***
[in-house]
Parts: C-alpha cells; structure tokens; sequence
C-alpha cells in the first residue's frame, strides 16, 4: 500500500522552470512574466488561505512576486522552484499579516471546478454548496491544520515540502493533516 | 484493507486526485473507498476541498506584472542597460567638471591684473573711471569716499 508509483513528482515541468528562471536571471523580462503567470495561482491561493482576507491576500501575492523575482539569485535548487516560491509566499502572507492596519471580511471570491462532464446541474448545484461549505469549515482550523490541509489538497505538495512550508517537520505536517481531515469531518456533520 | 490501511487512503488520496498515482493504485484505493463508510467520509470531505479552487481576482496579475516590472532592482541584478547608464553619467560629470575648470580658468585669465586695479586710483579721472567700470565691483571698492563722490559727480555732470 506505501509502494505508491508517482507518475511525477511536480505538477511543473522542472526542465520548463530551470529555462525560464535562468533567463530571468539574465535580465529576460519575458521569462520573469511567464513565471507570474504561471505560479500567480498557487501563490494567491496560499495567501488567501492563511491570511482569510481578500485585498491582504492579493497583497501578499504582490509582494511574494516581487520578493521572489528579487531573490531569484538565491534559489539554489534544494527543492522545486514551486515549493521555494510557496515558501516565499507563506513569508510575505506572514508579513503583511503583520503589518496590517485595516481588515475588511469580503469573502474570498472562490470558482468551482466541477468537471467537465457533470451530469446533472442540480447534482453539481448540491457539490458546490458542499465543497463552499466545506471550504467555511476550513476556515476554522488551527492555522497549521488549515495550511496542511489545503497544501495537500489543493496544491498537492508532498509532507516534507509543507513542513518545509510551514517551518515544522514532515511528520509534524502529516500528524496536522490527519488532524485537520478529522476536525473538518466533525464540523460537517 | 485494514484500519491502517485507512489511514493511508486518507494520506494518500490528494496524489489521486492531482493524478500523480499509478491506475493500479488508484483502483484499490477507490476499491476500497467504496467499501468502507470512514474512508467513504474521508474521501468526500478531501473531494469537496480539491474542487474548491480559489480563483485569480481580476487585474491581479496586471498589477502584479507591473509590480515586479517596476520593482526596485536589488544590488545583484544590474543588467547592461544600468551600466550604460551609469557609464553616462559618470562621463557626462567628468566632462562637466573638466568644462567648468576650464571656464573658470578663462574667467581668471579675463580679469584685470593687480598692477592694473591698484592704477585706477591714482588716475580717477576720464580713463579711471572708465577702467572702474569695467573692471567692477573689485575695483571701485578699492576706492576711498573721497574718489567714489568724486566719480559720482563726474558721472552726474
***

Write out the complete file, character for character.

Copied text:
[in-house]
Parts: C-alpha cells; structure tokens; sequence
C-alpha cells in the first residue's frame, strides 16, 4: 500500500522552470512574466488561505512576486522552484499579516471546478454548496491544520515540502493533516 | 484493507486526485473507498476541498506584472542597460567638471591684473573711471569716499 508509483513528482515541468528562471536571471523580462503567470495561482491561493482576507491576500501575492523575482539569485535548487516560491509566499502572507492596519471580511471570491462532464446541474448545484461549505469549515482550523490541509489538497505538495512550508517537520505536517481531515469531518456533520 | 490501511487512503488520496498515482493504485484505493463508510467520509470531505479552487481576482496579475516590472532592482541584478547608464553619467560629470575648470580658468585669465586695479586710483579721472567700470565691483571698492563722490559727480555732470 506505501509502494505508491508517482507518475511525477511536480505538477511543473522542472526542465520548463530551470529555462525560464535562468533567463530571468539574465535580465529576460519575458521569462520573469511567464513565471507570474504561471505560479500567480498557487501563490494567491496560499495567501488567501492563511491570511482569510481578500485585498491582504492579493497583497501578499504582490509582494511574494516581487520578493521572489528579487531573490531569484538565491534559489539554489534544494527543492522545486514551486515549493521555494510557496515558501516565499507563506513569508510575505506572514508579513503583511503583520503589518496590517485595516481588515475588511469580503469573502474570498472562490470558482468551482466541477468537471467537465457533470451530469446533472442540480447534482453539481448540491457539490458546490458542499465543497463552499466545506471550504467555511476550513476556515476554522488551527492555522497549521488549515495550511496542511489545503497544501495537500489543493496544491498537492508532498509532507516534507509543507513542513518545509510551514517551518515544522514532515511528520509534524502529516500528524496536522490527519488532524485537520478529522476536525473538518466533525464540523460537517 | 485494514484500519491502517485507512489511514493511508486518507494520506494518500490528494496524489489521486492531482493524478500523480499509478491506475493500479488508484483502483484499490477507490476499491476500497467504496467499501468502507470512514474512508467513504474521508474521501468526500478531501473531494469537496480539491474542487474548491480559489480563483485569480481580476487585474491581479496586471498589477502584479507591473509590480515586479517596476520593482526596485536589488544590488545583484544590474543588467547592461544600468551600466550604460551609469557609464553616462559618470562621463557626462567628468566632462562637466573638466568644462567648468576650464571656464573658470578663462574667467581668471579675463580679469584685470593687480598692477592694473591698484592704477585706477591714482588716475580717477576720464580713463579711471572708465577702467572702474569695467573692471567692477573689485575695483571701485578699492576706492576711498573721497574718489567714489568724486566719480559720482563726474558721472552726474